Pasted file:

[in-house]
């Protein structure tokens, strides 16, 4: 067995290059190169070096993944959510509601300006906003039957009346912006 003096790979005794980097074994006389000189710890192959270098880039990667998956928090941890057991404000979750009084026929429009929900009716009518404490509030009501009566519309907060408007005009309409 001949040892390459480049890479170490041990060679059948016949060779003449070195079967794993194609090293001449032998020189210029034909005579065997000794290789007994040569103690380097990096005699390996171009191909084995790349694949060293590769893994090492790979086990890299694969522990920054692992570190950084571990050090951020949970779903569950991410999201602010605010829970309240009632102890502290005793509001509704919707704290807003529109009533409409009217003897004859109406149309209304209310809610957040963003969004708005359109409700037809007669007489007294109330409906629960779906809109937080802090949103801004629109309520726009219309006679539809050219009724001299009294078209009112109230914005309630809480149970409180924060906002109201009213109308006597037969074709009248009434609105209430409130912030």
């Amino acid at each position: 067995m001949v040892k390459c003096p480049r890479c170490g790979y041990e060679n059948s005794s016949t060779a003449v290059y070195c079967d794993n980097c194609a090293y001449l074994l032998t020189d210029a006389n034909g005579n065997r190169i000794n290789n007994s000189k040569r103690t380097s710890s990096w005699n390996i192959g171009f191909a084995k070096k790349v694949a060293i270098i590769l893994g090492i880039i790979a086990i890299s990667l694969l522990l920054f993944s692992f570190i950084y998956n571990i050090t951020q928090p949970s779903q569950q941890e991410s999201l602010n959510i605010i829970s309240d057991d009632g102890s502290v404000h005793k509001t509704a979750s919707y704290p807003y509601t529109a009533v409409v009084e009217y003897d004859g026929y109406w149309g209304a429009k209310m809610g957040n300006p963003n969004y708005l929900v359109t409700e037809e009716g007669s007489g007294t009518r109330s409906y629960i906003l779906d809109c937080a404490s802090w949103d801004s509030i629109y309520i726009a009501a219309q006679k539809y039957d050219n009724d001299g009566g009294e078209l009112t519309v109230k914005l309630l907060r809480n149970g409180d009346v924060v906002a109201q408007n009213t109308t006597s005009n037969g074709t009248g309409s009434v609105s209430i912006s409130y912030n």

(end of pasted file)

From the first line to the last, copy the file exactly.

[in-house]
């Protein structure tokens, strides 16, 4: 067995290059190169070096993944959510509601300006906003039957009346912006 003096790979005794980097074994006389000189710890192959270098880039990667998956928090941890057991404000979750009084026929429009929900009716009518404490509030009501009566519309907060408007005009309409 001949040892390459480049890479170490041990060679059948016949060779003449070195079967794993194609090293001449032998020189210029034909005579065997000794290789007994040569103690380097990096005699390996171009191909084995790349694949060293590769893994090492790979086990890299694969522990920054692992570190950084571990050090951020949970779903569950991410999201602010605010829970309240009632102890502290005793509001509704919707704290807003529109009533409409009217003897004859109406149309209304209310809610957040963003969004708005359109409700037809007669007489007294109330409906629960779906809109937080802090949103801004629109309520726009219309006679539809050219009724001299009294078209009112109230914005309630809480149970409180924060906002109201009213109308006597037969074709009248009434609105209430409130912030």
């Amino acid at each position: 067995m001949v040892k390459c003096p480049r890479c170490g790979y041990e060679n059948s005794s016949t060779a003449v290059y070195c079967d794993n980097c194609a090293y001449l074994l032998t020189d210029a006389n034909g005579n065997r190169i000794n290789n007994s000189k040569r103690t380097s710890s990096w005699n390996i192959g171009f191909a084995k070096k790349v694949a060293i270098i590769l893994g090492i880039i790979a086990i890299s990667l694969l522990l920054f993944s692992f570190i950084y998956n571990i050090t951020q928090p949970s779903q569950q941890e991410s999201l602010n959510i605010i829970s309240d057991d009632g102890s502290v404000h005793k509001t509704a979750s919707y704290p807003y509601t529109a009533v409409v009084e009217y003897d004859g026929y109406w149309g209304a429009k209310m809610g957040n300006p963003n969004y708005l929900v359109t409700e037809e009716g007669s007489g007294t009518r109330s409906y629960i906003l779906d809109c937080a404490s802090w949103d801004s509030i629109y309520i726009a009501a219309q006679k539809y039957d050219n009724d001299g009566g009294e078209l009112t519309v109230k914005l309630l907060r809480n149970g409180d009346v924060v906002a109201q408007n009213t109308t006597s005009n037969g074709t009248g309409s009434v609105s209430i912006s409130y912030n």